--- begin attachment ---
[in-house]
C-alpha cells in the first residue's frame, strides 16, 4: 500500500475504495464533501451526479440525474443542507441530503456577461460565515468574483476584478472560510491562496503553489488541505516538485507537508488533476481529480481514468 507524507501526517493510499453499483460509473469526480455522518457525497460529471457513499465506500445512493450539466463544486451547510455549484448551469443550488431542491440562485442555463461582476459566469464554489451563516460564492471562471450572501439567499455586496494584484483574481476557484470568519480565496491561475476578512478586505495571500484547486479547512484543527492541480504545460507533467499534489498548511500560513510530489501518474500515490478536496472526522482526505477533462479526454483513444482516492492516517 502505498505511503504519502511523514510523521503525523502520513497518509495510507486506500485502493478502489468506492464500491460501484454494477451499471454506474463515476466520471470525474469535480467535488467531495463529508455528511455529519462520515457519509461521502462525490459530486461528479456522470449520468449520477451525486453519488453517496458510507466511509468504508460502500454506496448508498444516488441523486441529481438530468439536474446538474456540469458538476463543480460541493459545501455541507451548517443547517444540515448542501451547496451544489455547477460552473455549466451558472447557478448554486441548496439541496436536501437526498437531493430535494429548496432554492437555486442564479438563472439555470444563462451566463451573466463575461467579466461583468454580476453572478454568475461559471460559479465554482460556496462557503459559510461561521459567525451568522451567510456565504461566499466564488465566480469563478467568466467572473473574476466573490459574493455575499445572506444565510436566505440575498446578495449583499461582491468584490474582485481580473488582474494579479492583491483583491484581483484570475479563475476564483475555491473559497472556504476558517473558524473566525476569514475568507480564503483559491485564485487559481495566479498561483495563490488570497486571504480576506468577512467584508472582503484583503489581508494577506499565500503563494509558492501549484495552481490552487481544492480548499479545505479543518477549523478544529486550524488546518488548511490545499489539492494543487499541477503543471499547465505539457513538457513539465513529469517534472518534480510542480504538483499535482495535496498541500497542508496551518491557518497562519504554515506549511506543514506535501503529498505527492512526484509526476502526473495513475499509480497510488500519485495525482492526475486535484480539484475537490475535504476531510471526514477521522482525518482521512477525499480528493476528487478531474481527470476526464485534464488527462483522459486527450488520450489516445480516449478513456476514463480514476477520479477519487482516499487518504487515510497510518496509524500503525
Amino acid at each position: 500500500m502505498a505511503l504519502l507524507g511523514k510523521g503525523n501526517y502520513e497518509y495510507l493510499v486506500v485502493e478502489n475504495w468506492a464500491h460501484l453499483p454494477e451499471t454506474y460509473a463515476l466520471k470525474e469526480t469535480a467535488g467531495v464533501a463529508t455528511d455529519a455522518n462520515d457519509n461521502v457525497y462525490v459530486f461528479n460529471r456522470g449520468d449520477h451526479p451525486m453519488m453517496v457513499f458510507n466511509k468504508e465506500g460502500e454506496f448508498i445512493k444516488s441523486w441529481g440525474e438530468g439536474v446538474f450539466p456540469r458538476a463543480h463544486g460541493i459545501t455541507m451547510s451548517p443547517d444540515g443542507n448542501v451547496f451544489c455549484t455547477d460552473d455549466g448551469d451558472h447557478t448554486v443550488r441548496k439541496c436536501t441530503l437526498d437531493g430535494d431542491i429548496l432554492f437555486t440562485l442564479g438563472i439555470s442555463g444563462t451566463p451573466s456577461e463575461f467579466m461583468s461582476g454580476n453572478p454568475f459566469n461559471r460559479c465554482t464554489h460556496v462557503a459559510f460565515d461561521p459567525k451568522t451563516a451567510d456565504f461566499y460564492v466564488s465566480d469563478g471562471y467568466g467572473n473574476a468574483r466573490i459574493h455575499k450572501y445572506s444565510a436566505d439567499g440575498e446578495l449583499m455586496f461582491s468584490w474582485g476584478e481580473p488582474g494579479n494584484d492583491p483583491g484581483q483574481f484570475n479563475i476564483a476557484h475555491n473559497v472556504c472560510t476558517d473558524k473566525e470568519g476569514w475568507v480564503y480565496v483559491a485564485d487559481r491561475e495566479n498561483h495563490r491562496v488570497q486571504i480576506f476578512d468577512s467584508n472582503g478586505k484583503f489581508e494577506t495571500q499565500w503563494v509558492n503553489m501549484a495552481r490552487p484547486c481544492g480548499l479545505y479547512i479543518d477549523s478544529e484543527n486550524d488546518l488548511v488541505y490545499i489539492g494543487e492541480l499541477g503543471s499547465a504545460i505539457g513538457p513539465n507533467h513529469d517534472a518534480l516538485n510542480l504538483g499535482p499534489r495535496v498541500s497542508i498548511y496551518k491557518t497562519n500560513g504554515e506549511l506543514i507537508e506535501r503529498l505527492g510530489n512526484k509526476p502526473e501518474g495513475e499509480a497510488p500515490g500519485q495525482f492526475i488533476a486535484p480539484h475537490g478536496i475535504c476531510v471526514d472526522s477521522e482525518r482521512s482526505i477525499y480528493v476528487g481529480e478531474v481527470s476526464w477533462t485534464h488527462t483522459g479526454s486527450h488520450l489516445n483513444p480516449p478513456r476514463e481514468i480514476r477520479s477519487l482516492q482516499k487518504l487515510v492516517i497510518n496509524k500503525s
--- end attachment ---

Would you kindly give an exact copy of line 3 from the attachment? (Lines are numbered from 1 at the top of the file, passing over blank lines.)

Amino acid at each position: 500500500m502505498a505511503l504519502l507524507g511523514k510523521g503525523n501526517y502520513e497518509y495510507l493510499v486506500v485502493e478502489n475504495w468506492a464500491h460501484l453499483p454494477e451499471t454506474y460509473a463515476l466520471k470525474e469526480t469535480a467535488g467531495v464533501a463529508t455528511d455529519a455522518n462520515d457519509n461521502v457525497y462525490v459530486f461528479n460529471r456522470g449520468d449520477h451526479p451525486m453519488m453517496v457513499f458510507n466511509k468504508e465506500g460502500e454506496f448508498i445512493k444516488s441523486w441529481g440525474e438530468g439536474v446538474f450539466p456540469r458538476a463543480h463544486g460541493i459545501t455541507m451547510s451548517p443547517d444540515g443542507n448542501v451547496f451544489c455549484t455547477d460552473d455549466g448551469d451558472h447557478t448554486v443550488r441548496k439541496c436536501t441530503l437526498d437531493g430535494d431542491i429548496l432554492f437555486t440562485l442564479g438563472i439555470s442555463g444563462t451566463p451573466s456577461e463575461f467579466m461583468s461582476g454580476n453572478p454568475f459566469n461559471r460559479c465554482t464554489h460556496v462557503a459559510f460565515d461561521p459567525k451568522t451563516a451567510d456565504f461566499y460564492v466564488s465566480d469563478g471562471y467568466g467572473n473574476a468574483r466573490i459574493h455575499k450572501y445572506s444565510a436566505d439567499g440575498e446578495l449583499m455586496f461582491s468584490w474582485g476584478e481580473p488582474g494579479n494584484d492583491p483583491g484581483q483574481f484570475n479563475i476564483a476557484h475555491n473559497v472556504c472560510t476558517d473558524k473566525e470568519g476569514w475568507v480564503y480565496v483559491a485564485d487559481r491561475e495566479n498561483h495563490r491562496v488570497q486571504i480576506f476578512d468577512s467584508n472582503g478586505k484583503f489581508e494577506t495571500q499565500w503563494v509558492n503553489m501549484a495552481r490552487p484547486c481544492g480548499l479545505y479547512i479543518d477549523s478544529e484543527n486550524d488546518l488548511v488541505y490545499i489539492g494543487e492541480l499541477g503543471s499547465a504545460i505539457g513538457p513539465n507533467h513529469d517534472a518534480l516538485n510542480l504538483g499535482p499534489r495535496v498541500s497542508i498548511y496551518k491557518t497562519n500560513g504554515e506549511l506543514i507537508e506535501r503529498l505527492g510530489n512526484k509526476p502526473e501518474g495513475e499509480a497510488p500515490g500519485q495525482f492526475i488533476a486535484p480539484h475537490g478536496i475535504c476531510v471526514d472526522s477521522e482525518r482521512s482526505i477525499y480528493v476528487g481529480e478531474v481527470s476526464w477533462t485534464h488527462t483522459g479526454s486527450h488520450l489516445n483513444p480516449p478513456r476514463e481514468i480514476r477520479s477519487l482516492q482516499k487518504l487515510v492516517i497510518n496509524k500503525s